You're at a surprise party. For a split second, the face of the birthday boy or girl contorts with - shock? Joy? During intense emotional experiences, there's a fleeting moment when expressions of pleasure and pain are hard to distinguish.
In fact, others read intense emotion more effectively by looking at a person's body language than by watching facial expressions, a study suggests.
Most studies of facial cues rely on a set of stylised, recognisable expressions - perhaps made by actors in photographs. The actors make expressions meant to be obvious enough to translate across cultures: anger, disgust, fear, joy, sadness and surprise. But these stylised images don't necessarily reflect the expressions that people make in the real world, says Dr Hillel Aviezer, a neuropsychologist at the Hebrew University of Jerusalem and lead author of the new study, published in Science.
Moreover, when emotions get particularly extreme, people undergoing fleeting peaks of intense pain, joy, grief, or anger look surprisingly similar, Aviezer says. From the face, at least, ''when you compare extreme pain to extreme pleasure, you really can't tell them apart''.
And yet most people are rarely confused about whether someone is experiencing grief or joy.
To figure out what tips us off, Aviezer and his colleagues showed photos of professional tennis players to 45 Princeton University students, randomly divided into three groups of 15. Each tennis player had just won or lost an important match and the participants rated the players' contorted facial expressions from negative to positive on a scale from one to nine.
One group of participants looked at head-to-toe photos of the players, the second group looked at only the players' bodies and the third group looked at only their heads.
Only the final group had trouble making the correct identification, suggesting that facial expressions alone didn't tell them whether the players were joyous or in despair.
With the help of photo-editing software, the team then switched the winning players' heads with those of losers. To keep participants from noticing the trick, they shuffled the doctored photos with similar images. Participants still labelled winners or losers according to the players' posture, not their facial expressions.
In interviews conducted after the study, the researchers learnt that cues such as whether a hand was open or clenched were more important than facial cues in interpreting expressions. Yet, in a separate experiment that asked 20 participants to state whether they would use body language, facial expressions, or both to evaluate emotion, 80 per cent believed that they could judge the full body photos by facial expression alone, Aviezer says.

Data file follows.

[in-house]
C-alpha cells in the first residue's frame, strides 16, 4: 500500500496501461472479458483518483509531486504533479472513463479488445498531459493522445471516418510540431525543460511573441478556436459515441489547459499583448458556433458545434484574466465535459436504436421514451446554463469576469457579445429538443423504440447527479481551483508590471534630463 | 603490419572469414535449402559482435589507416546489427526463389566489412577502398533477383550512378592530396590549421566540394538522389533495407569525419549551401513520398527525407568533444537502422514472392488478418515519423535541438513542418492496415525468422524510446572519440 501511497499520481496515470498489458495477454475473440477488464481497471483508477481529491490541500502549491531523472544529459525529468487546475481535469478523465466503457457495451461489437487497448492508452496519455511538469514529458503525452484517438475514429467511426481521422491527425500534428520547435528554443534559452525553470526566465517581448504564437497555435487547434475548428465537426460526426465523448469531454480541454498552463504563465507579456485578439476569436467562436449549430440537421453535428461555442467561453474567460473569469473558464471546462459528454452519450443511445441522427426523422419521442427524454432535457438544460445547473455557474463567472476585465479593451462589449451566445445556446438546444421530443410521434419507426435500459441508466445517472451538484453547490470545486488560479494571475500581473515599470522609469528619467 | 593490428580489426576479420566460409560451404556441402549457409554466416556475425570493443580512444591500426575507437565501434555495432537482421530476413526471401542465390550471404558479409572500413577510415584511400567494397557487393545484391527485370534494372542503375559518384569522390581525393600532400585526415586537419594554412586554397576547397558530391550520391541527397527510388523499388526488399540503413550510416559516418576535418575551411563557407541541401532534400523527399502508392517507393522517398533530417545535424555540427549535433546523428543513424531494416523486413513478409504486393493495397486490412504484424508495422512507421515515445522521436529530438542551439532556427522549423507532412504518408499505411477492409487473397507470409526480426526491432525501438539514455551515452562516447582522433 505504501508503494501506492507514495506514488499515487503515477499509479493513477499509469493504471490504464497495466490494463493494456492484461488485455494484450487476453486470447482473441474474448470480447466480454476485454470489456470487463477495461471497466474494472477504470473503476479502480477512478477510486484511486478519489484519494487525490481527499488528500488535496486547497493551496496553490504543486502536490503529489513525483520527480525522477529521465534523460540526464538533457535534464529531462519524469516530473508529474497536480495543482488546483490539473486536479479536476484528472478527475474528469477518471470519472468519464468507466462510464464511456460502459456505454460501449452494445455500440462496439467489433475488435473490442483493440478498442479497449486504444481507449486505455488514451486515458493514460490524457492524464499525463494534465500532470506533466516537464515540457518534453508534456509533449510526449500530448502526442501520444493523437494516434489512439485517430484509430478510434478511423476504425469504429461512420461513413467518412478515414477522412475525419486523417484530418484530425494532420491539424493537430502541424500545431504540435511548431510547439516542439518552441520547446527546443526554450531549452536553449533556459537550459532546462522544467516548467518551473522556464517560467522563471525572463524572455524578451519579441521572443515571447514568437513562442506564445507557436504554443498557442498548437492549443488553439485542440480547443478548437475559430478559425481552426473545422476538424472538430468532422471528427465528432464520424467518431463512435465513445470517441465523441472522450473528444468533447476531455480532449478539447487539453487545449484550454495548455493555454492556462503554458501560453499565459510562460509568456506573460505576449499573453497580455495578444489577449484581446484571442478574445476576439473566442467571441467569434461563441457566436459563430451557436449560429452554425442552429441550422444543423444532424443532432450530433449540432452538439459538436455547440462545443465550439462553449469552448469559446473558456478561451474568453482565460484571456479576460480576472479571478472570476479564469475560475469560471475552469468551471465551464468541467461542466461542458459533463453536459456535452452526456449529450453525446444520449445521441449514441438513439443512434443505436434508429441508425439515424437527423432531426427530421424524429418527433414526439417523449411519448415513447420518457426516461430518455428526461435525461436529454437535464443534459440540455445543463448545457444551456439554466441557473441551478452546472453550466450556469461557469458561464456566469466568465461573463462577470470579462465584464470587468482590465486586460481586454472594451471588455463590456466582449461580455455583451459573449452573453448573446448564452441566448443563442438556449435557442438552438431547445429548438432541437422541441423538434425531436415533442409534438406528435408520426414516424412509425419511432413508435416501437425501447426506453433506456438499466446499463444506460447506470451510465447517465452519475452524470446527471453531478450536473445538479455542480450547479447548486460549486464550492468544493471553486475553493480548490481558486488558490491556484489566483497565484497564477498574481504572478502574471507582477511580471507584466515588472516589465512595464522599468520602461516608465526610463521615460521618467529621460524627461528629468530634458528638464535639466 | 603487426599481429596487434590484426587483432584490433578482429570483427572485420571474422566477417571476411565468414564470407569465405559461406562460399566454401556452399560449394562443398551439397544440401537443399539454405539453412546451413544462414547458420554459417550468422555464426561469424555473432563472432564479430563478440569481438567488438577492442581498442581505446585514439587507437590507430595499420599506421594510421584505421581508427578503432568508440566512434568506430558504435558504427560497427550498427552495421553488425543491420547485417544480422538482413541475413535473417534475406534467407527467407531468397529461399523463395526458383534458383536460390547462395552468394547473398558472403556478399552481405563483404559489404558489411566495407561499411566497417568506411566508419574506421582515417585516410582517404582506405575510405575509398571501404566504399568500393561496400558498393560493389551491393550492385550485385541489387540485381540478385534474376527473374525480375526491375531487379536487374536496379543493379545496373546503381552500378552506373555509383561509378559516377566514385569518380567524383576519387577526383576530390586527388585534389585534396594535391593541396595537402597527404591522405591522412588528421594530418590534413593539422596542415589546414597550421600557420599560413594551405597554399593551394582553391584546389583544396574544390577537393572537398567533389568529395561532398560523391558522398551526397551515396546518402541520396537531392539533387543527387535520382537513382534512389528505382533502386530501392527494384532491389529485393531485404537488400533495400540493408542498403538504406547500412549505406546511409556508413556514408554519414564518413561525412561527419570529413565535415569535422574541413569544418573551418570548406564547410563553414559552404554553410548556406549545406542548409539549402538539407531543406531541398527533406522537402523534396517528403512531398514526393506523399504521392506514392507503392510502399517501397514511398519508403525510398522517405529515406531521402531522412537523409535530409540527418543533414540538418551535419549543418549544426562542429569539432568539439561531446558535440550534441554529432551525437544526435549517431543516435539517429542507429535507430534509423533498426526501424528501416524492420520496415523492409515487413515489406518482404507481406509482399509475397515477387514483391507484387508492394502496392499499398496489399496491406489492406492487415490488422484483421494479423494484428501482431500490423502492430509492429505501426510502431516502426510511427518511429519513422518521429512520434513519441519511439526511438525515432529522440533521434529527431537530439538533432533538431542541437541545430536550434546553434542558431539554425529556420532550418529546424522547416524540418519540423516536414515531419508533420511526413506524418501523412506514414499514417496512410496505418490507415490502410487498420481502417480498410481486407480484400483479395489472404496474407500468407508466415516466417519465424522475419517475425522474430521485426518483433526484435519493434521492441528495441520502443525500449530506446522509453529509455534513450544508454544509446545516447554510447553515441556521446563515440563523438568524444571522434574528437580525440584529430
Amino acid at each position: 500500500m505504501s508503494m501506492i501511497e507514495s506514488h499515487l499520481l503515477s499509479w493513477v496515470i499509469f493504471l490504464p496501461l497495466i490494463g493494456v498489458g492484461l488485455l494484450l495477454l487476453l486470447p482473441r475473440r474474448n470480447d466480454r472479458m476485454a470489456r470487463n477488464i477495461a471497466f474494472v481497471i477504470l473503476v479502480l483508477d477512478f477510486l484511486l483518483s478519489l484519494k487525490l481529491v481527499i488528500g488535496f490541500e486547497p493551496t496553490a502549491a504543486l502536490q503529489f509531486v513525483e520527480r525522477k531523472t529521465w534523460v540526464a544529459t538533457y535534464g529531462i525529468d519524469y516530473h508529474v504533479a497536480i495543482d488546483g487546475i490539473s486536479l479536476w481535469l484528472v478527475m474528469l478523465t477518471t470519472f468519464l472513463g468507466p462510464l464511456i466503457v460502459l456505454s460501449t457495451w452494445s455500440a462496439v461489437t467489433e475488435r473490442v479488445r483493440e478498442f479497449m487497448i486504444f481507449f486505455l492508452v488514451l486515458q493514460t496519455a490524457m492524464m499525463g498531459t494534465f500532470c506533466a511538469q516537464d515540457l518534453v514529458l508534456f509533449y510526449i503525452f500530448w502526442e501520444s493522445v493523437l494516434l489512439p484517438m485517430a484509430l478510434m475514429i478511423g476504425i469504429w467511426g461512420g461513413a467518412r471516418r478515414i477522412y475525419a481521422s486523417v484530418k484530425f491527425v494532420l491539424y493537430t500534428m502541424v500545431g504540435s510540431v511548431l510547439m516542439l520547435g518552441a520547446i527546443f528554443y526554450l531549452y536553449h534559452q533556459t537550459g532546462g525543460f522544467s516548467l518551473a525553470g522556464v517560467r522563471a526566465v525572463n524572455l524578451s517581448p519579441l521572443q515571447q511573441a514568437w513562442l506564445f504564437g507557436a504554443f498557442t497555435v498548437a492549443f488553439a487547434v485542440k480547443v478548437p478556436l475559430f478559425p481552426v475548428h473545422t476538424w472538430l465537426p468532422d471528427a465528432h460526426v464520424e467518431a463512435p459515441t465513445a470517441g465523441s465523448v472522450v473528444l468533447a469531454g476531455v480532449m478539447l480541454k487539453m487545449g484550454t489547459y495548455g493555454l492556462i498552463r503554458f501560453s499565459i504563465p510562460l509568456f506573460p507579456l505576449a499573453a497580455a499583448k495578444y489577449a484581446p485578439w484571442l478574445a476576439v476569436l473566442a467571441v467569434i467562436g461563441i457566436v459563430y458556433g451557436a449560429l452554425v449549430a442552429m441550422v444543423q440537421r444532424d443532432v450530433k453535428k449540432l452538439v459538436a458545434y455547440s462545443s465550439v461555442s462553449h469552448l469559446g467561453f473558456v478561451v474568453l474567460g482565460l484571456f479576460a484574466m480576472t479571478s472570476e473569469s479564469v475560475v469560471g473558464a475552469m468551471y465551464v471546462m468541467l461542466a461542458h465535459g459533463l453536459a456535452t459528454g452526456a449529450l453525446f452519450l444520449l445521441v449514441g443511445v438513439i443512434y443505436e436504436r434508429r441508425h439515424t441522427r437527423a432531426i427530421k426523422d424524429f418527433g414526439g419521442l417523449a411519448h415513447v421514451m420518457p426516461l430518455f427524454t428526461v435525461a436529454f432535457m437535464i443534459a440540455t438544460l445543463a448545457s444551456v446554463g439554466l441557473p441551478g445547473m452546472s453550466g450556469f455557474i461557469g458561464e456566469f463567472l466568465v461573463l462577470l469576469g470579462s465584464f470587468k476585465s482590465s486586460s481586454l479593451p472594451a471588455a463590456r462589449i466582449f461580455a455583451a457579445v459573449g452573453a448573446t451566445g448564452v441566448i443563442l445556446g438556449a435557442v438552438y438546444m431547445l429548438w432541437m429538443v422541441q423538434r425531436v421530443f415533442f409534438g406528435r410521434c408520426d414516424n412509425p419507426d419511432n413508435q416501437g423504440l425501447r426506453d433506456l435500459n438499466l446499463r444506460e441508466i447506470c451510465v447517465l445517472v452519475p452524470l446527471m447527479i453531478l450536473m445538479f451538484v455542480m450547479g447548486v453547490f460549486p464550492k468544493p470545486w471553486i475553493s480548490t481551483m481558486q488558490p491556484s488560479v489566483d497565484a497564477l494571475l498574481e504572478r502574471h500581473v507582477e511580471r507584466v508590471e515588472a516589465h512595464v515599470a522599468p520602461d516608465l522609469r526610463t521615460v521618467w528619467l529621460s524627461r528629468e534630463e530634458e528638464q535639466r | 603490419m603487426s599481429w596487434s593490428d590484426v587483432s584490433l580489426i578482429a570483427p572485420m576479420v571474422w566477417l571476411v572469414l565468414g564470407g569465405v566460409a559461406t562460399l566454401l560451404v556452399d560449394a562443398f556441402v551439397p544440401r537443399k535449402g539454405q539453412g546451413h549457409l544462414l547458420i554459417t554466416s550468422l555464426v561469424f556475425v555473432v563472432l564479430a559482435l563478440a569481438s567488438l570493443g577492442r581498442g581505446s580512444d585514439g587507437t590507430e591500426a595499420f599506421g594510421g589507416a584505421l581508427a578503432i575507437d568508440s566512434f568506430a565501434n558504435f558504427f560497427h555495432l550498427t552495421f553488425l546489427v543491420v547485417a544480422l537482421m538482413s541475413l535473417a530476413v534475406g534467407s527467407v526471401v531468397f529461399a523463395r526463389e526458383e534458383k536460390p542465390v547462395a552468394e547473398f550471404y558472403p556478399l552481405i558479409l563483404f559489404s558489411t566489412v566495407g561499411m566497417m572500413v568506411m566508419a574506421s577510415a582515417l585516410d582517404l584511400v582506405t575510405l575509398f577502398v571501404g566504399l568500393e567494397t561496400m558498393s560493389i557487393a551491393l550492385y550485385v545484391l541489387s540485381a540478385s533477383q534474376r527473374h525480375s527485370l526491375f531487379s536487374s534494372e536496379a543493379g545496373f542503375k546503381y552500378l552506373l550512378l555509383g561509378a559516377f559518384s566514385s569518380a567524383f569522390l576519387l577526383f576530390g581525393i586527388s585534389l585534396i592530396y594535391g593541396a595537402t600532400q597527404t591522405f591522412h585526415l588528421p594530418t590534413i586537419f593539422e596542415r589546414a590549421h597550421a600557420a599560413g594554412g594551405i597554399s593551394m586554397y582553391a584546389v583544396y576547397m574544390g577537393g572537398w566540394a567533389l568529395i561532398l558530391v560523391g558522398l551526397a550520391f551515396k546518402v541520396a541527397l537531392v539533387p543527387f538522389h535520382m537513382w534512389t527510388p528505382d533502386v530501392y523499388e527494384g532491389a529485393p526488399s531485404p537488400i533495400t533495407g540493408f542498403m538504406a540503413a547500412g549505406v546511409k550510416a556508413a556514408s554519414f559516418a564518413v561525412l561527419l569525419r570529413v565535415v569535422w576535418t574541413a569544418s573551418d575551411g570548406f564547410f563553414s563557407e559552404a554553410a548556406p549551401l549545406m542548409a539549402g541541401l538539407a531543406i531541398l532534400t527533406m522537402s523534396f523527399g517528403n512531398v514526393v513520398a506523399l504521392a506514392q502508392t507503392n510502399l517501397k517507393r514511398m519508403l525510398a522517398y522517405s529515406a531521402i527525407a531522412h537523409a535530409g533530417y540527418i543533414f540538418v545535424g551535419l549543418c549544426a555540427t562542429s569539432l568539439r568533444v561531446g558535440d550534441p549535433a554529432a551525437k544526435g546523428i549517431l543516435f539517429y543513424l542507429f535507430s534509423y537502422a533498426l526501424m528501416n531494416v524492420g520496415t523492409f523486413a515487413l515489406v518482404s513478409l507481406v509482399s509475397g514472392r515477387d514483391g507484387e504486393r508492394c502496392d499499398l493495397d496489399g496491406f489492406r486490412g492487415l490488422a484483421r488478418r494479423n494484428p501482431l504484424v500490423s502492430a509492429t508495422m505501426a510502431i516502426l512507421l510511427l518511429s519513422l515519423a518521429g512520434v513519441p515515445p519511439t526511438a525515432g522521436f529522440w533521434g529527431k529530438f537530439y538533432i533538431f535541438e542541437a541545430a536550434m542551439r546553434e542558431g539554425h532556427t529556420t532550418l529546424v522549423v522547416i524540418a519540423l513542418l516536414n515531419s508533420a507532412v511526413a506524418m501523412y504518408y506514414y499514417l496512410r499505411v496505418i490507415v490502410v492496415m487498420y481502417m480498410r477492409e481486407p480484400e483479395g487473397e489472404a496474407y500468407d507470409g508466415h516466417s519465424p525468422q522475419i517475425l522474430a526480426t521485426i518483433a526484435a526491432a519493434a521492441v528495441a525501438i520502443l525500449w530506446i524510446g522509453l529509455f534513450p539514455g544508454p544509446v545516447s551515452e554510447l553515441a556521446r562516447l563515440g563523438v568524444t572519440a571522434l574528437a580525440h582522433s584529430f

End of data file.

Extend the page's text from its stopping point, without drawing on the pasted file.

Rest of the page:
That result underscores our bias towards faces and how little we credit body language, he says.
To see if bodily gestures were more expressive in other contexts, the researchers performed a similar experiment with photographs of people in other high-intensity situations: crying at funerals, winning extravagant prizes on reality TV shows, getting their nipples and ears pierced, and having orgasms.
Again, without body language to provide context, viewers struggled to correctly read facial expressions. In fact, they rated isolated faces displaying positive emotions more negatively than faces displaying negative emotions.
Dr David Matsumoto, a psychologist at San Francisco State University in California, has his doubts about Aviezer's techniques for classifying emotion, however. He says his own research suggests that the face made by athletes when they win is a signal of competitive dominance - not necessarily a ''positive'' emotion.
Aviezer says the results could potentially help people who have difficulty recognising facial expressions. ''Maybe we should zoom out from isolated faces when we teach people how to read emotion.''
First, look at what's happening in the surroundings, he says, ''then look at the body - then, look at the face''.
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